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Welcome the barcode section of WiseBizz

Barcodes are such an integral part of the modern high-tech world that it seems remarkable that their history stretches way back to the 1930s.

The first chapter in the history of UPC barcodes, or the Uniform Product Code, started in 1932 when a gentleman named Wallace Flint started to develop code formats for use in the retail industry. Although his system was not economically viable, Flint was the first person to suggest an automated checkout system and it was to be 40 years before his vision was fulfilled worldwide.


Flint and his colleagues saw the need for automated tills that could scan in the code and price of each product, drastically reducing the time that it would take to affect a transaction and thus increasing efficiency and profit.

Flint became vice-president of the massive National Association of Food Chains, and it was due largely to him that a comprehensive electronic system of stocktaking and sales records would be introduced in the form of UPC barcodes.

The first real attempts at creating a system of barcoding began in the United States in the late 1960s but it wasn't until 1972, when a Bull's Eye type code was used in a store in Cincinnati , that cash tills began to become fully automated.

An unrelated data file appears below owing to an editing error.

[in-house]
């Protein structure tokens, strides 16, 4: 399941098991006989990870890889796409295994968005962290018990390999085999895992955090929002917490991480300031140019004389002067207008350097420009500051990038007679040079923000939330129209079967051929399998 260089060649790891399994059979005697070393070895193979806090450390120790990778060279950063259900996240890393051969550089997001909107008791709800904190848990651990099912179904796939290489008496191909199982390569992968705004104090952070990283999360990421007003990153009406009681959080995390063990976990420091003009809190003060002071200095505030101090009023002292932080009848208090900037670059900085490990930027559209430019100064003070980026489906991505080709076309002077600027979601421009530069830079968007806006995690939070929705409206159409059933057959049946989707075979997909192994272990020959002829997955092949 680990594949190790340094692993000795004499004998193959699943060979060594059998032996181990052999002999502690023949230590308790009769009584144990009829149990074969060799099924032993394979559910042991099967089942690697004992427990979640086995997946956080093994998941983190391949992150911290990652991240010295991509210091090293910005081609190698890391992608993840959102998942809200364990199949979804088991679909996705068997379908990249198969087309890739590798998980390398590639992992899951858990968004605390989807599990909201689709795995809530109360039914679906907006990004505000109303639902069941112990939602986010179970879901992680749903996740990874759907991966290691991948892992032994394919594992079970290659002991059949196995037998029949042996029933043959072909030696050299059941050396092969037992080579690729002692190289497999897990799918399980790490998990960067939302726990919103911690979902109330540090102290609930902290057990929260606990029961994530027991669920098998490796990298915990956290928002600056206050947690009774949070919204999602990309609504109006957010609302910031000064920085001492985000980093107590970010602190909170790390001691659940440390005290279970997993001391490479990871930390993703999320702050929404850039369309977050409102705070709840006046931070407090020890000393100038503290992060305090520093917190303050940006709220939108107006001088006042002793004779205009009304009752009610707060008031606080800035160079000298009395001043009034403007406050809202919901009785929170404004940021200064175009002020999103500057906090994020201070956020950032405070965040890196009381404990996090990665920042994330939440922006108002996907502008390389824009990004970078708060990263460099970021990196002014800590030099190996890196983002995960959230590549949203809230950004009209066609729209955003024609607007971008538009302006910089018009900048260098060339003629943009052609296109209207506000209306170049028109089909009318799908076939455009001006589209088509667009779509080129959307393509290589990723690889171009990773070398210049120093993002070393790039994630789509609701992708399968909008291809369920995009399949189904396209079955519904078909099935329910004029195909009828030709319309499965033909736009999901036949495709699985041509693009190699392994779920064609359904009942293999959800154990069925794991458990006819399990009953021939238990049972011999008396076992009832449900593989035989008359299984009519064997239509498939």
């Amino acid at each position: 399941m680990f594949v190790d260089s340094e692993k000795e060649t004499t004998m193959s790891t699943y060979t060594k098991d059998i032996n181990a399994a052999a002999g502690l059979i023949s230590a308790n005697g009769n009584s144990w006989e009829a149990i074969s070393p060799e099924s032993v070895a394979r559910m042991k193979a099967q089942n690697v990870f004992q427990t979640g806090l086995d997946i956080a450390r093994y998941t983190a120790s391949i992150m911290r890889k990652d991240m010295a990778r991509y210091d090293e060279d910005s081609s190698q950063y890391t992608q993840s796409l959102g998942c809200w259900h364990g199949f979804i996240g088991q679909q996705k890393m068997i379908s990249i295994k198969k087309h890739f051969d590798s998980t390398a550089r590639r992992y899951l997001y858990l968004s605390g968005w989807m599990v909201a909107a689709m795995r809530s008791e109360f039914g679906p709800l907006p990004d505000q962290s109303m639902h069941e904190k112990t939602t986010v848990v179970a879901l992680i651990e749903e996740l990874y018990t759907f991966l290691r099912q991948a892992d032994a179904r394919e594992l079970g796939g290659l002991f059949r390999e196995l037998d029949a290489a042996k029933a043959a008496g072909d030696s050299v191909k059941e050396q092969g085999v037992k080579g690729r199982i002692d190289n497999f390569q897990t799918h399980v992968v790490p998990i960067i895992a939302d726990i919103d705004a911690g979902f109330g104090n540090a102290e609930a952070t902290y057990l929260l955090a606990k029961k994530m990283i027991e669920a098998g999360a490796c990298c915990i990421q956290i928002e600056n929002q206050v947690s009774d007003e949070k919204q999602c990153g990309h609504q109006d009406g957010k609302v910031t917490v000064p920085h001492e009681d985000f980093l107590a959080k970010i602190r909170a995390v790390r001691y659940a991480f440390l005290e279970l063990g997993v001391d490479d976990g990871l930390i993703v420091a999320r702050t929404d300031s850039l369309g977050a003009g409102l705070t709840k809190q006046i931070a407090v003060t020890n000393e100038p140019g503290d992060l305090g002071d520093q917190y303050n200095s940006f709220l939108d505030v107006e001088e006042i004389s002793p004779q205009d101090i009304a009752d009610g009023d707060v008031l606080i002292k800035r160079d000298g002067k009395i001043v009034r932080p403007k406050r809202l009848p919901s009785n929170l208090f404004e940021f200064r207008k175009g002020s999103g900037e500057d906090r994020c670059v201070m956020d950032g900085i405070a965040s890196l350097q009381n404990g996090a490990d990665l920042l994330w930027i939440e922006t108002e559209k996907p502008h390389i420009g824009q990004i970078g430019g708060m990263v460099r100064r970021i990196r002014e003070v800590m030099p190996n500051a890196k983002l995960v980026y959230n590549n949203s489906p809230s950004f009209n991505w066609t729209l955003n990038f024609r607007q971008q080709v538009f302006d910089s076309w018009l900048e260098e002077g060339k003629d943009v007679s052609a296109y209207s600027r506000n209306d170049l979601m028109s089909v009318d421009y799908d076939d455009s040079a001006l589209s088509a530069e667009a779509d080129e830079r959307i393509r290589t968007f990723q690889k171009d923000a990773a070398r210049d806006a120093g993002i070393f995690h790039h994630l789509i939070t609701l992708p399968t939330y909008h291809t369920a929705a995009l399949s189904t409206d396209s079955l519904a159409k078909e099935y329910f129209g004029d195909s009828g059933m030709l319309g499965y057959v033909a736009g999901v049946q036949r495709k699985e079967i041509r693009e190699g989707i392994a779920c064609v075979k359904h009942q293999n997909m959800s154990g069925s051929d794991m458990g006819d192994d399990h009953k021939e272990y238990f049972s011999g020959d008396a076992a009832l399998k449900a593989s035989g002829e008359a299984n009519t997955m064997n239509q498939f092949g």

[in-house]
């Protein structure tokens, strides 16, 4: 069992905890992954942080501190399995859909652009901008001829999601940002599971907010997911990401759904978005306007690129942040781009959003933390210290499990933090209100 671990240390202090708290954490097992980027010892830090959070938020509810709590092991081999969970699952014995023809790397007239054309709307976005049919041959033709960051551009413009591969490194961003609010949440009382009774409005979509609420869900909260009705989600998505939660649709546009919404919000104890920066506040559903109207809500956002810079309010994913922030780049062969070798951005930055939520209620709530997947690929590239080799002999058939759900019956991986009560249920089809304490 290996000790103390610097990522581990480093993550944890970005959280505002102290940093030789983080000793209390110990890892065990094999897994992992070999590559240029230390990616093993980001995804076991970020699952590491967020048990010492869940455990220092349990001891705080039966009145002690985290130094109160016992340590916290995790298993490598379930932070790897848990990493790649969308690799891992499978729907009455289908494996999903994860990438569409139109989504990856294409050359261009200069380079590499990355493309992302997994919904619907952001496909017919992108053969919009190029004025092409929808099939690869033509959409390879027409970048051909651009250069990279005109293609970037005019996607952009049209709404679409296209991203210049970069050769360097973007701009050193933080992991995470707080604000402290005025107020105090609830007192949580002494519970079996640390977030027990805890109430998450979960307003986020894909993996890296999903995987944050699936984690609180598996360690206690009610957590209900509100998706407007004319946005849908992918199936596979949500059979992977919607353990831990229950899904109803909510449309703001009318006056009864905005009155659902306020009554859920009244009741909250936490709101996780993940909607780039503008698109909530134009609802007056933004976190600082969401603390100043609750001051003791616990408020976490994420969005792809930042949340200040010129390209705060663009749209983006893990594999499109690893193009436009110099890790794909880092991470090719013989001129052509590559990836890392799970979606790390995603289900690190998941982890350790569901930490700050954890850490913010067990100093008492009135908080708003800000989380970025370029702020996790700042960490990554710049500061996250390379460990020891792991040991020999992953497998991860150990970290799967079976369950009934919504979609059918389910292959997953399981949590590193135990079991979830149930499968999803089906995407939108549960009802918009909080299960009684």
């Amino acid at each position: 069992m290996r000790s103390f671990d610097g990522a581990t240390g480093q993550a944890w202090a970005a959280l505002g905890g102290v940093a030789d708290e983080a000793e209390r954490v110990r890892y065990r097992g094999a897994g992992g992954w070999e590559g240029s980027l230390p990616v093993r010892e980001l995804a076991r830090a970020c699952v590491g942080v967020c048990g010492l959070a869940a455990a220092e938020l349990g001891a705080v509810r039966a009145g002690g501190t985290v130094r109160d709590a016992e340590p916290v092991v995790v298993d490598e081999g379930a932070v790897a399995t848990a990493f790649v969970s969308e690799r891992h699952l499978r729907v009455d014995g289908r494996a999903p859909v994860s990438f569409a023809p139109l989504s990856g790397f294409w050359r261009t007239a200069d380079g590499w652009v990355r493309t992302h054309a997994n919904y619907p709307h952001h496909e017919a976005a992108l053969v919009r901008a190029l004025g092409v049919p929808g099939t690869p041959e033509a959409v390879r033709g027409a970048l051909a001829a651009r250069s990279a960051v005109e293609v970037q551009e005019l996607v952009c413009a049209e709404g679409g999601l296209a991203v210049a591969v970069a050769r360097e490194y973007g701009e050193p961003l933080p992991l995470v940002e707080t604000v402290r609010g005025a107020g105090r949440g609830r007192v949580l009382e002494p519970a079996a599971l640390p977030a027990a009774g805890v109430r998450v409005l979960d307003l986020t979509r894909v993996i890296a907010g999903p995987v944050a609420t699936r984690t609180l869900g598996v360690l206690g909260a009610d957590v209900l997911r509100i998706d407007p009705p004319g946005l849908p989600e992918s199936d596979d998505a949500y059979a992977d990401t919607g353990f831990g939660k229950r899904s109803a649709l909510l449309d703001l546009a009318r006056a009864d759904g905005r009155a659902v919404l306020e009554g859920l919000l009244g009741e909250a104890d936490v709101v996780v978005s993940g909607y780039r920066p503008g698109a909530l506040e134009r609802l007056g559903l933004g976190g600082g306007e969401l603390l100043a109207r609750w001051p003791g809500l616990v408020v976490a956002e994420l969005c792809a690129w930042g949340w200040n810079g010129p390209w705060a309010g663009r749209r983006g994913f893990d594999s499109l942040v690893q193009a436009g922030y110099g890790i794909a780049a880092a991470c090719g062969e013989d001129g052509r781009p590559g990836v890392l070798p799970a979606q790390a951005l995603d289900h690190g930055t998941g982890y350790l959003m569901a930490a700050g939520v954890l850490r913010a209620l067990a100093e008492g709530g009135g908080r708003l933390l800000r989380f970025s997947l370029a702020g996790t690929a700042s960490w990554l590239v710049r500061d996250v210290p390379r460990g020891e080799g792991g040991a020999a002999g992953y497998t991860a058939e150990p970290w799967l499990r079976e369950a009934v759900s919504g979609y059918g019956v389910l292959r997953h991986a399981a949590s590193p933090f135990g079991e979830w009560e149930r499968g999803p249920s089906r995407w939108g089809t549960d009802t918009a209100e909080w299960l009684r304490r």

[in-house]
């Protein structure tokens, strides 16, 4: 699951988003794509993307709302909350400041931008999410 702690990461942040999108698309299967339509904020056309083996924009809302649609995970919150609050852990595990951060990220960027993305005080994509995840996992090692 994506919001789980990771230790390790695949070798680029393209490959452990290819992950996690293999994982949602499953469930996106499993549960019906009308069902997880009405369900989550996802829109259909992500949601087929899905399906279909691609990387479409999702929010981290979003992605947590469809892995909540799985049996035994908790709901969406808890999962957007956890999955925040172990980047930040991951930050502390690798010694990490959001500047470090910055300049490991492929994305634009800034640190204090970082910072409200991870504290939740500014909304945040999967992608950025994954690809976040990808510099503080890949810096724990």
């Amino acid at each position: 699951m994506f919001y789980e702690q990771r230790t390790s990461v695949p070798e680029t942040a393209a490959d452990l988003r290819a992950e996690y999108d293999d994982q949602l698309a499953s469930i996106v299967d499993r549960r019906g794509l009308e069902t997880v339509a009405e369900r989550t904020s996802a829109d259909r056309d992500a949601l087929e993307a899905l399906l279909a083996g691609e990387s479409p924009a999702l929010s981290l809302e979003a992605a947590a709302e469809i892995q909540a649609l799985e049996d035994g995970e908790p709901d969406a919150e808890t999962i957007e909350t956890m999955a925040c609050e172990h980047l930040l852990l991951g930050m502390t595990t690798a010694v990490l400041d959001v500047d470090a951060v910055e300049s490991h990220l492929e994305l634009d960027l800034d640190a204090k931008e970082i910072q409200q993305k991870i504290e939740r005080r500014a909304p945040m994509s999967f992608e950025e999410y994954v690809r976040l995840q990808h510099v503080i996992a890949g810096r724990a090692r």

The UPC Barcode is Born

The National Association of Food Chains then had to set about finding a viable standard code that could be utilized by the whole industry. A number of proposals were put forward and on the 3rd April 1973 it was decided that the UPC symbol, proposed by the people at IBM and to be known as a 'barcode', would become the standard defining symbol of the industry.

Although the history of UPC barcodes has been played out over a long period of time, today we take them for granted as part of the fabric of the commercial world.

With the ongoing advancement of computerized systems, software and fonts - barcodes now crop up in all kinds of environments, from commercial to industrial and military, and we have become so familiar with them that they have become an everyday part of our lives.